Numbers 118. Report of Captain T. Fred. Brown, First Rhode Island Light Artillery, commanding Batteries A and B, of operations August 23-25.
CAMP OF BATTERIES A AND B, FIRST RHODE ISLAND LIGHT ARTILLERY,
Before Petersburg, Va., September 17, 1864.
SIR: I have the honor to transmit the following report of the operations at Reams' Station, Va., on 25th ultimo:
At 4 p. m. on 23rd of August, 1864, battery moved from near Yellow House with Fourth Brigade, First Division, Second Army Corps, out on to plank road toward Reams' Station, Va., where arrived at 5 a. m. 24th; right section took position immediately on railroad at extreme left of batteries. At 7 a. m. left section moved to railroad and took position with right section in an old on line of works. Teams in harness all day and night.
August 25, at daylight commenced to strengthen position. Right section was placed beyond railroad, and the two section were at exact right angels from each other. From 10 a. m. to 3.30 p. m. the enemy threw occasional shots from a battery on their right, all of which passed over the position occupied by the battery. At 4. p. m.
the infantry pickets were driven in on to the line. At the same time the enemy the position. At the first approach of the enemy the guns were opened with case-shot, firing 1 1/2 -second fuse, but as the action became general along the line, and their line approached nearer, canister was used from all the guns and with good effect. Their line gave way in their first assault and they fell back to a belt of woods 400 yards in front. The guns were again shotted with case-shot, and the fire direct to that point. The enemy's artillery was again opened, and with that fire and that of their sharpshooters, which had been posted in the woods and in a corn-field on the left, the horses were shot in great numbers. Up to this time but one or two men had been wounded. Their line was again advanced from the woods, and came charging over against our lines, which were firmly held, and they again fell back to from. The canister had all been expended, and solid shot and case were being used.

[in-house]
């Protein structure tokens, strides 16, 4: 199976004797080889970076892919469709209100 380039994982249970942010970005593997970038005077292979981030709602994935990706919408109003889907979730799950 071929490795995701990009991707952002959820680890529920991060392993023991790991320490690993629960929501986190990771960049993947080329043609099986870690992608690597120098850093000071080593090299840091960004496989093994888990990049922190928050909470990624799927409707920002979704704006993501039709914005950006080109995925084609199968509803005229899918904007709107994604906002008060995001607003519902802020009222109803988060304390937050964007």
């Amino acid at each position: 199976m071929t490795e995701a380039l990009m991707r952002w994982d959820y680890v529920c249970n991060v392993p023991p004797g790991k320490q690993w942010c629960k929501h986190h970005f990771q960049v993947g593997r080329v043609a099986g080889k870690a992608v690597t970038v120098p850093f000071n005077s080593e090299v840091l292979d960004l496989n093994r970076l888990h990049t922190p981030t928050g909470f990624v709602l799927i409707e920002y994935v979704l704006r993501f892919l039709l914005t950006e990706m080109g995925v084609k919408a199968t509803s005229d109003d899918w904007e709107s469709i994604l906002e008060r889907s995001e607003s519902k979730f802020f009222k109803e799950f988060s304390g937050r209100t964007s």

Again the enemy came forward, and again they were repulsed, but it was but momentary, for they came en masse, and with as reckless determination as was ever seen. The infantry line gave way on the right. They jumped onto the redoubts, and pulled the men over them while standing at their posts. First Lieutenant W. S. Perrin had been wounded and taken from the field. The two officers remaining staid with their guns to the last, and as the enemy closed around them were taken. To have removed any of the carriages from the field would have been an impossibility, as caissons and limbers were in a thick wood, and a majority of the horses had been shot down. One limbers was brought from the field and seven horses.
During the action I should judge there were 550 rounds of ammunition expended, though cannot give exact figures.
The casualties were as follows; First Lieutenant W. S. Perrin, commanding company, had right leg shattered below knee, and is missing; First